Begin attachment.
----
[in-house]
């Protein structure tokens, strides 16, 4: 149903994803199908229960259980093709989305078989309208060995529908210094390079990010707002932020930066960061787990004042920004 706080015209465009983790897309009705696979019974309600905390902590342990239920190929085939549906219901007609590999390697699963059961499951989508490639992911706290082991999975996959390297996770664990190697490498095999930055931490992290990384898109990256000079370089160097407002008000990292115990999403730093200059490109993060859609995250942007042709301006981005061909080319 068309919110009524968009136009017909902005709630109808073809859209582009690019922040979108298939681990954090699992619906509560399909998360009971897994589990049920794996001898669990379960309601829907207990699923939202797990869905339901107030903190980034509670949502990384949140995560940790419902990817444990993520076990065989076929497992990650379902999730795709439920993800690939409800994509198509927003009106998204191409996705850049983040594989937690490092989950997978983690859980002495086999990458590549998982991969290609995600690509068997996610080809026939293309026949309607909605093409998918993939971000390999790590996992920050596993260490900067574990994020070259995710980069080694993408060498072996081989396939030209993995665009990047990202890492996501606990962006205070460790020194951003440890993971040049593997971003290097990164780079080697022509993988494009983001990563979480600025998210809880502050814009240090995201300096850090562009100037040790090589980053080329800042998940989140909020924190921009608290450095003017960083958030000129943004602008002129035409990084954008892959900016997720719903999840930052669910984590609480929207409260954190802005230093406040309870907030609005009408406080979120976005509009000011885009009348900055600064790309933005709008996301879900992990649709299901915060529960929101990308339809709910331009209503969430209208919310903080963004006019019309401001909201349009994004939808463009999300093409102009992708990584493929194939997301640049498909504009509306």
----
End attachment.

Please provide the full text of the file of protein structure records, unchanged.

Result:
[in-house]
């Protein structure tokens, strides 16, 4: 149903994803199908229960259980093709989305078989309208060995529908210094390079990010707002932020930066960061787990004042920004 706080015209465009983790897309009705696979019974309600905390902590342990239920190929085939549906219901007609590999390697699963059961499951989508490639992911706290082991999975996959390297996770664990190697490498095999930055931490992290990384898109990256000079370089160097407002008000990292115990999403730093200059490109993060859609995250942007042709301006981005061909080319 068309919110009524968009136009017909902005709630109808073809859209582009690019922040979108298939681990954090699992619906509560399909998360009971897994589990049920794996001898669990379960309601829907207990699923939202797990869905339901107030903190980034509670949502990384949140995560940790419902990817444990993520076990065989076929497992990650379902999730795709439920993800690939409800994509198509927003009106998204191409996705850049983040594989937690490092989950997978983690859980002495086999990458590549998982991969290609995600690509068997996610080809026939293309026949309607909605093409998918993939971000390999790590996992920050596993260490900067574990994020070259995710980069080694993408060498072996081989396939030209993995665009990047990202890492996501606990962006205070460790020194951003440890993971040049593997971003290097990164780079080697022509993988494009983001990563979480600025998210809880502050814009240090995201300096850090562009100037040790090589980053080329800042998940989140909020924190921009608290450095003017960083958030000129943004602008002129035409990084954008892959900016997720719903999840930052669910984590609480929207409260954190802005230093406040309870907030609005009408406080979120976005509009000011885009009348900055600064790309933005709008996301879900992990649709299901915060529960929101990308339809709910331009209503969430209208919310903080963004006019019309401001909201349009994004939808463009999300093409102009992708990584493929194939997301640049498909504009509306």